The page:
• AC-12: Found in PBC and other autoimmune liver disease and systemic autoimmune rheumatic diseases. A follow-up test for anti-gp210 antibodies is recommended if PBC is suspected. Other recognized antigens include p62 nucleoporin, LBR, and Tpr.
  • AC-13: Formerly considered highly specific for SLE, but the specificity has been debated. A follow-up test for anti-PCNA antibodies is recommended is SLE is suspected. Studies with antigen-specific immunoassays have also shown clinical associations with SSc, AIM, rheumatoid arthritis, and hepatitis C.
  • AC-14: The majority of sera originate from patients with diverse neoplastic conditions of the breast, lung, colon, lymphoma, ovary, or brain; however, the frequency of this pattern in patients with these malignancies is low. The pattern is also noted in inflammatory conditions, including Crohn disease, autoimmune liver disease, and Sjogren syndrome. Associations are only confirmed if CENP-F reactivity is confirmed in an antigen-specific immunoassay.
  • AC-29: This pattern is highly specific for SSc, particularly with diffuse cutaneous SSc and with more aggressive forms of the condition. A follow-up test for anti-Topoisomerase I antibodies is recommended if SSc is suspected.

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Cytoplasmic HEp-2 IIFA Patterns

  • AC-15: Found in autoimmune hepatitis type 1, chronic hepatitis C, and celiac disease, but rarely found in rheumatic diseases. Clinicians should confirm reactivity with smooth muscle antibodies if autoimmune hepatitis type 1 is suspected.
  • AC-16: Not typically found in rheumatic diseases. Recognized antigens include cytokeratins 8, 18, & 19, tubulin, and vimentin.
  • AC-17: Found very infrequently in a serology diagnostic setting. Recognized antigens include α-actinin and vinculin.
  • AC-18: Autoantibodies of this pattern have been reported in distinct systemic autoimmune rheumatic diseases, but their prevalence has not been thoroughly studied. Recognized antigens include GW-body antigens and endosomal antigens.
  • AC-19: Found in patients with SLE and anti-synthetase syndrome, interstitial lung disease, polyarthritis, and Raynaud phenomenon.
    • Follow-up tests for antibodies to ribosomal P phosphoproteins (P0, P1, P2, C22 RibP peptide) are recommended if SLE is suspected.
    • Follow-up tests for antibodies to tRNA synthetases is recommended if AIM, in particular the anti-synthetase syndrome, is suspected.
    • Follow-up tests for anti-SRP antibodies is recommended if AIM, in particular necrotizing myopathy, is suspected.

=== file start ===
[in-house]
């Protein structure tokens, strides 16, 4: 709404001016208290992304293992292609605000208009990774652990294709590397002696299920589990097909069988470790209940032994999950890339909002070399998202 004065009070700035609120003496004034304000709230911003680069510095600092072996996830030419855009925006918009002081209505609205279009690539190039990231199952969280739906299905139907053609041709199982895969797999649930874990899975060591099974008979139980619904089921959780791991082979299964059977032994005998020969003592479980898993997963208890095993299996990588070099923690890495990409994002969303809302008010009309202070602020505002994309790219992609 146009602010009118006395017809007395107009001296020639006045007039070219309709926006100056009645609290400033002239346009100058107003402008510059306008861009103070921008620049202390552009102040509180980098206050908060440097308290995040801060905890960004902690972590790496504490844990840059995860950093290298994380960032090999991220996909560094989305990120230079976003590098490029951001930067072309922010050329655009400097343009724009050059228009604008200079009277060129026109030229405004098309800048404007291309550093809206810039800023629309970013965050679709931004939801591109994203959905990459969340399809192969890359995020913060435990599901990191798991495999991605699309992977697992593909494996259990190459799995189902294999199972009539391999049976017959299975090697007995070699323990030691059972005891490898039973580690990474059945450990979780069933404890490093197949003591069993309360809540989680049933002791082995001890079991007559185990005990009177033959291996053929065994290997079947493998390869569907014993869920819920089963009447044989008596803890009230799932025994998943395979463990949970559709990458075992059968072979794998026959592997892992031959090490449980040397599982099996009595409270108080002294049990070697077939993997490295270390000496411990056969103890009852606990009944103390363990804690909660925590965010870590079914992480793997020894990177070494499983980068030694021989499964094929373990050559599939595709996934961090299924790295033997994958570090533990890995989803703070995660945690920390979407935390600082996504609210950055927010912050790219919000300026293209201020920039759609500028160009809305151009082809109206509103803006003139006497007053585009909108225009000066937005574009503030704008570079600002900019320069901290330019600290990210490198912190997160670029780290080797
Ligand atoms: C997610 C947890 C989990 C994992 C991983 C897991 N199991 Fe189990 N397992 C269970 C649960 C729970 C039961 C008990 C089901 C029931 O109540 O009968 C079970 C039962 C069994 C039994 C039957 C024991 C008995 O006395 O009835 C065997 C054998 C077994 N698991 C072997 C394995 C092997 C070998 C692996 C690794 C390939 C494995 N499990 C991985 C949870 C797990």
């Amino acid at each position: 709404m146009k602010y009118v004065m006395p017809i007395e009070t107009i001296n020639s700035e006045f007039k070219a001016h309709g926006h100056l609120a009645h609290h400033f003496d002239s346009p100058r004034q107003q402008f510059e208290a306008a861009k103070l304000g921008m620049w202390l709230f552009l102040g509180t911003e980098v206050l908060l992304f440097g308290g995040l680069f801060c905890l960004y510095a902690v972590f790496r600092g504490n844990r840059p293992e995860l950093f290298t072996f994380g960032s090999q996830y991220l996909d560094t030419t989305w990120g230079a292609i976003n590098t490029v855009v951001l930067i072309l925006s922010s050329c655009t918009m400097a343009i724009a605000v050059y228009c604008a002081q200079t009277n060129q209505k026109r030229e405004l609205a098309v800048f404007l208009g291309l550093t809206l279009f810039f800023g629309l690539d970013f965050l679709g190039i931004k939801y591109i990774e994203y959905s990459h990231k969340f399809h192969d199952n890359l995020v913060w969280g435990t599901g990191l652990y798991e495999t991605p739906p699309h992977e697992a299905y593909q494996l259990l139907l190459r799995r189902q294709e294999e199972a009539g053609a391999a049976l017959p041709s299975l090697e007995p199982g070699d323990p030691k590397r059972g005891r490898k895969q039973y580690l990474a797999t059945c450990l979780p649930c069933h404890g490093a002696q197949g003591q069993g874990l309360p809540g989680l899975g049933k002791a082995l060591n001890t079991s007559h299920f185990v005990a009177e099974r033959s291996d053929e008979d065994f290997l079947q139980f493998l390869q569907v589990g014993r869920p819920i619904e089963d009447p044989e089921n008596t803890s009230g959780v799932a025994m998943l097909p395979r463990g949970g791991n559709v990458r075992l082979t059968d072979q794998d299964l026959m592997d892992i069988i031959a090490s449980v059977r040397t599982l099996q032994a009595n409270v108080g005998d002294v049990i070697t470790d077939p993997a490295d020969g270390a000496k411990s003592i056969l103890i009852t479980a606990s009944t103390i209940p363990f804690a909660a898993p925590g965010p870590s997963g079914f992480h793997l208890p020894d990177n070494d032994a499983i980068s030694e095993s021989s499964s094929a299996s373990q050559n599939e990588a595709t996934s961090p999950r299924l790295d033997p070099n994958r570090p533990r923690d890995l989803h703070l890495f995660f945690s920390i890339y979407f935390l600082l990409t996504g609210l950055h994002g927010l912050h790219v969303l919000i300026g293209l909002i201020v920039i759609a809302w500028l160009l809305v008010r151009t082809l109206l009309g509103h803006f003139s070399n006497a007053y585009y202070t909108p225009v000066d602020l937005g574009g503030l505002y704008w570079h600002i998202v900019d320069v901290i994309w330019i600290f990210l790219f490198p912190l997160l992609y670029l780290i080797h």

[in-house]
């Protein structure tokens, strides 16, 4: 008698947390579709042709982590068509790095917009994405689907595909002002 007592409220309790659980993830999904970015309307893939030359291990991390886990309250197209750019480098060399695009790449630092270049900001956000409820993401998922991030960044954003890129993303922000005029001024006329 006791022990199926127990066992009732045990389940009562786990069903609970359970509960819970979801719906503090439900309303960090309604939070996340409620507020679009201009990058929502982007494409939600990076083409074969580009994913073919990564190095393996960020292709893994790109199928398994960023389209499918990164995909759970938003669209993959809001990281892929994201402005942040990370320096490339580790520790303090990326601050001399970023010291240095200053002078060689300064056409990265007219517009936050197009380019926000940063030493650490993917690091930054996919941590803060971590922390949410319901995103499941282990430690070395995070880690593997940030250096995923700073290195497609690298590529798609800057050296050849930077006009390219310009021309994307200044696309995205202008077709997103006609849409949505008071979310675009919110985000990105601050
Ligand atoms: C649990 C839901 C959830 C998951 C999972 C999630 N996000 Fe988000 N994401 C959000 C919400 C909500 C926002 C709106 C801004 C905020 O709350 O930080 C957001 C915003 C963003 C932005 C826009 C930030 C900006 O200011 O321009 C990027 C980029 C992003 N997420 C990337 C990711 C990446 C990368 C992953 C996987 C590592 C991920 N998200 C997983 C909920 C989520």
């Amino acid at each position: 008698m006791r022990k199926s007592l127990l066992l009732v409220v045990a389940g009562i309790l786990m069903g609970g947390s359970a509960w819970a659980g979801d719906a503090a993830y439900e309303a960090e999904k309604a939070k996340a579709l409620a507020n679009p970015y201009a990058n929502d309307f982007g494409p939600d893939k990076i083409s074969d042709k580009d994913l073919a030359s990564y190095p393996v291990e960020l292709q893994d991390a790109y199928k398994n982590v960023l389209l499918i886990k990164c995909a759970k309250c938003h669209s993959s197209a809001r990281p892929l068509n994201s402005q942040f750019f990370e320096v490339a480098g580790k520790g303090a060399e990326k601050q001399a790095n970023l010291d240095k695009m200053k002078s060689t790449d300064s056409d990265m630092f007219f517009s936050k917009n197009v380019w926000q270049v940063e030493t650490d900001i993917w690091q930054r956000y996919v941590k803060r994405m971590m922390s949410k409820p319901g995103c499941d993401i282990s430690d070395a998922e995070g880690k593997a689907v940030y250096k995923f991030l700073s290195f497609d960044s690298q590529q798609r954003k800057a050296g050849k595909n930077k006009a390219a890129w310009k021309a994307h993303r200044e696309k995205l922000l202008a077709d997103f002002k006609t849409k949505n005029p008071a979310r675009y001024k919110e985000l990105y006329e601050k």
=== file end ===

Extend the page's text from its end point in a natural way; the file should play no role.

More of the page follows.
• AC-20: Found in anti-synthetase syndrome, interstitial lung disease, polyarthritis, and Raynaud phenomenon. Autoantibodies associated with this pattern are mostly reported for the anti-Jo-1 antibody. However, because AC-20 is not specific for Jo-1, a follow-up test for anti-Jo-1 antibodies is recommended.
  • AC-21: Often found in PBC, but also found in SSc, PBC-SSc overlap syndrome, and PBC-Sjogren syndrome. A follow-up test for anti-mitochondrial antibodies is recommended if PBC is suspected. Other recognized antigens include E1α and E1β subunits of PDH, the E3-binding protein of PDH, and the 2-OGDC.
  • AC-22: Found in few patients with various conditions. Recognized antigens include giantin/macrogolgin and distinct golgin molecules.
  • AC-23: Primarily found in patients with hepatitis C receiving pegylated interferon-α/ribavirin combination therapy; autoantibodies revealing this pattern were undetected prior to treatment.

Mitotic HEp-2 IIFA Patterns

  • AC-24: Has low positive predictive value for any disease. This pattern is found in Raynaud phenomenon, localized scleroderma, SSc, SLE, and RA. Recognized antigens include α-enolase, γ-enolase, ninein, Cep-250, Mob1, PCM-1/2, and pericentrin.
  • AC-25: Has low positive predictive value for any disease and found very infrequently in a routine serology diagnostic setting. A recognized antigen includes HsEg5.
  • AC-26: About half of patients with this pattern have clinical features of a rheumatic disease, including Sjogren syndrome, SLE, undifferentiated CTD, limited SSc, or RA. This pattern has also been reported in patients with organ-specific autoimmune diseases and was reported less frequently in non-autoimmune conditions.
  • AC-27: Has low positive predictive value for any disease and found very infrequently in a routine serology diagnostic setting. Recognized antigens include DCA, MCA1, and MCA5.
  • AC-28: Has low positive predictive value for any disease and found very infrequently in a routine serology diagnostic setting. Recognized antigens include CENP-E, CENP-F, TD60, MSA36, KIF-14, MKLP-1, MPP1/KIF20B, and INCENP.

References

  1. Damoiseaux J, Andrade LEC, Carballo OG, et al. Clinical relevance of HEp-2 indirect immunofluorescent patterns: the International Consensus on ANA patterns (ICAP) perspective [published online March 12, 2019]. Ann Rheum Dis. doi:10.1136/annrheumdis-2018-2144362. Chan EKL,
  2. Damoiseaux J, Carballo OG, et al. Report of the first international consensus on standardized nomenclature of antinuclear antibody HEp-2 cell patterns 2014–2015. Front Immunol. 2015;6:412.